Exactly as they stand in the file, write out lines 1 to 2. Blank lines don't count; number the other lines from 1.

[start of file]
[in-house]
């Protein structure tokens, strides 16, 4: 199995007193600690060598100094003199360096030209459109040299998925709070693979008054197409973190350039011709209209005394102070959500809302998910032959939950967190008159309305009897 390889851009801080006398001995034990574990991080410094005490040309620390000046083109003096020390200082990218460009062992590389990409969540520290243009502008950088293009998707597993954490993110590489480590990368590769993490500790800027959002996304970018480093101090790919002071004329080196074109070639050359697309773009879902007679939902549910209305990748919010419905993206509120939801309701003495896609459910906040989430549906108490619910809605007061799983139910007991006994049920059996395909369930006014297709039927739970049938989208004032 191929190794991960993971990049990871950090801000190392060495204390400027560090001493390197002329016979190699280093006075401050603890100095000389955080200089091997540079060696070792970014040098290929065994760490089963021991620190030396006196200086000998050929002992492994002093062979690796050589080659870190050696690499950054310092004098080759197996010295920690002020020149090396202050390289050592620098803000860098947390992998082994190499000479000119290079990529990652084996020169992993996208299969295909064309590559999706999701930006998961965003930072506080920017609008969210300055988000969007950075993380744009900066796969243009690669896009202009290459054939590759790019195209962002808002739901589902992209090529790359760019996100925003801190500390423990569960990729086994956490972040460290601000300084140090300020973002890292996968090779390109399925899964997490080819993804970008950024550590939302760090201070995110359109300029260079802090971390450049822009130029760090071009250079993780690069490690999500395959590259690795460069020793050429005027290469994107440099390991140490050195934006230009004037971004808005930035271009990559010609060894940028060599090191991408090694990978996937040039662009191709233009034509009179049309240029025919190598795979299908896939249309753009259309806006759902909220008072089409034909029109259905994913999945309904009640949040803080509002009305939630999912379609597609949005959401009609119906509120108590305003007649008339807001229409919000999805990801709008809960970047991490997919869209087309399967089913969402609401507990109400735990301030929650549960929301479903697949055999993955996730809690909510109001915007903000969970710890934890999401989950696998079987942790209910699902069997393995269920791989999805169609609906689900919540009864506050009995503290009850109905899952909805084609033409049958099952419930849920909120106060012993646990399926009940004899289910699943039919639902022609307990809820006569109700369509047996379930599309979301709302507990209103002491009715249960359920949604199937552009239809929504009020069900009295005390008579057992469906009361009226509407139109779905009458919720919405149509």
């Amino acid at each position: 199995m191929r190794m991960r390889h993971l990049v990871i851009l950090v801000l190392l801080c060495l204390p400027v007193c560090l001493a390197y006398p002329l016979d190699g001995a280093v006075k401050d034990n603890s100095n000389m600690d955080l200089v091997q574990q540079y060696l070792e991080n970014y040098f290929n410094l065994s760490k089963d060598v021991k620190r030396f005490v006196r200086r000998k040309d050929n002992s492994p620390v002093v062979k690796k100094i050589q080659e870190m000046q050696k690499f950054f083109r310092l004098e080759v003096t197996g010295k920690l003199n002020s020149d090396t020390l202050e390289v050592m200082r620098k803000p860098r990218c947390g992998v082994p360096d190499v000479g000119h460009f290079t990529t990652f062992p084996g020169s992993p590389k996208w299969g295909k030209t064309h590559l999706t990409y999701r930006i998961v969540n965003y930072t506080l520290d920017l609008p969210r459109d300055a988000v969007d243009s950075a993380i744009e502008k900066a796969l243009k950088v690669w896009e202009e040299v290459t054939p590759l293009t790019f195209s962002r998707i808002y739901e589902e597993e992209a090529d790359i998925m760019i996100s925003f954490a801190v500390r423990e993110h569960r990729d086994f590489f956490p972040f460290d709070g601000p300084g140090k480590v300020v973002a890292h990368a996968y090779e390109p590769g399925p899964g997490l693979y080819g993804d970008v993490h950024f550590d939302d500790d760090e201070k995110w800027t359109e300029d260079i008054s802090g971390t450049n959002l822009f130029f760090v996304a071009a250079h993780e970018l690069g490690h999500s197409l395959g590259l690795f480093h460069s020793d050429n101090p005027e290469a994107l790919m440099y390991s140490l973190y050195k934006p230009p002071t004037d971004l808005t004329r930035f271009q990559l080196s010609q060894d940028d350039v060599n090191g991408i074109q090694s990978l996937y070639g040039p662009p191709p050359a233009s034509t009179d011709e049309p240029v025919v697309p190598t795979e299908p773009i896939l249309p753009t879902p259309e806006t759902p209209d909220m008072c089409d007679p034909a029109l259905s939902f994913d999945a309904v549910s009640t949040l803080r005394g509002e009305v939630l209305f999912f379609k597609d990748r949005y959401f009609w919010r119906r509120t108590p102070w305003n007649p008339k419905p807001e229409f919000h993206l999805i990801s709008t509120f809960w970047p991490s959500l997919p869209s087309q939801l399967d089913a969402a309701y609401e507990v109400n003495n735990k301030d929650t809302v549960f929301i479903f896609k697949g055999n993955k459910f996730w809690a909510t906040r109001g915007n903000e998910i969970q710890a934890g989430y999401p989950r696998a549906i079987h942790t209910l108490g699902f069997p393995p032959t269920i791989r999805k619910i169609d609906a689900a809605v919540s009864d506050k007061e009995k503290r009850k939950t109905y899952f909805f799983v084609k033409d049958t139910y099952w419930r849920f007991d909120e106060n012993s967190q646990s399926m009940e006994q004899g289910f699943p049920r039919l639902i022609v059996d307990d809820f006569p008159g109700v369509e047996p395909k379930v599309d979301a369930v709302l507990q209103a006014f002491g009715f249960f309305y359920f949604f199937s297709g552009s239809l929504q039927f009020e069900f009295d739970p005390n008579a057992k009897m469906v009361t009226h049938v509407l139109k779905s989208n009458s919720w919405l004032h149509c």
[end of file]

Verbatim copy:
[in-house]
């Protein structure tokens, strides 16, 4: 199995007193600690060598100094003199360096030209459109040299998925709070693979008054197409973190350039011709209209005394102070959500809302998910032959939950967190008159309305009897 390889851009801080006398001995034990574990991080410094005490040309620390000046083109003096020390200082990218460009062992590389990409969540520290243009502008950088293009998707597993954490993110590489480590990368590769993490500790800027959002996304970018480093101090790919002071004329080196074109070639050359697309773009879902007679939902549910209305990748919010419905993206509120939801309701003495896609459910906040989430549906108490619910809605007061799983139910007991006994049920059996395909369930006014297709039927739970049938989208004032 191929190794991960993971990049990871950090801000190392060495204390400027560090001493390197002329016979190699280093006075401050603890100095000389955080200089091997540079060696070792970014040098290929065994760490089963021991620190030396006196200086000998050929002992492994002093062979690796050589080659870190050696690499950054310092004098080759197996010295920690002020020149090396202050390289050592620098803000860098947390992998082994190499000479000119290079990529990652084996020169992993996208299969295909064309590559999706999701930006998961965003930072506080920017609008969210300055988000969007950075993380744009900066796969243009690669896009202009290459054939590759790019195209962002808002739901589902992209090529790359760019996100925003801190500390423990569960990729086994956490972040460290601000300084140090300020973002890292996968090779390109399925899964997490080819993804970008950024550590939302760090201070995110359109300029260079802090971390450049822009130029760090071009250079993780690069490690999500395959590259690795460069020793050429005027290469994107440099390991140490050195934006230009004037971004808005930035271009990559010609060894940028060599090191991408090694990978996937040039662009191709233009034509009179049309240029025919190598795979299908896939249309753009259309806006759902909220008072089409034909029109259905994913999945309904009640949040803080509002009305939630999912379609597609949005959401009609119906509120108590305003007649008339807001229409919000999805990801709008809960970047991490997919869209087309399967089913969402609401507990109400735990301030929650549960929301479903697949055999993955996730809690909510109001915007903000969970710890934890999401989950696998079987942790209910699902069997393995269920791989999805169609609906689900919540009864506050009995503290009850109905899952909805084609033409049958099952419930849920909120106060012993646990399926009940004899289910699943039919639902022609307990809820006569109700369509047996379930599309979301709302507990209103002491009715249960359920949604199937552009239809929504009020069900009295005390008579057992469906009361009226509407139109779905009458919720919405149509």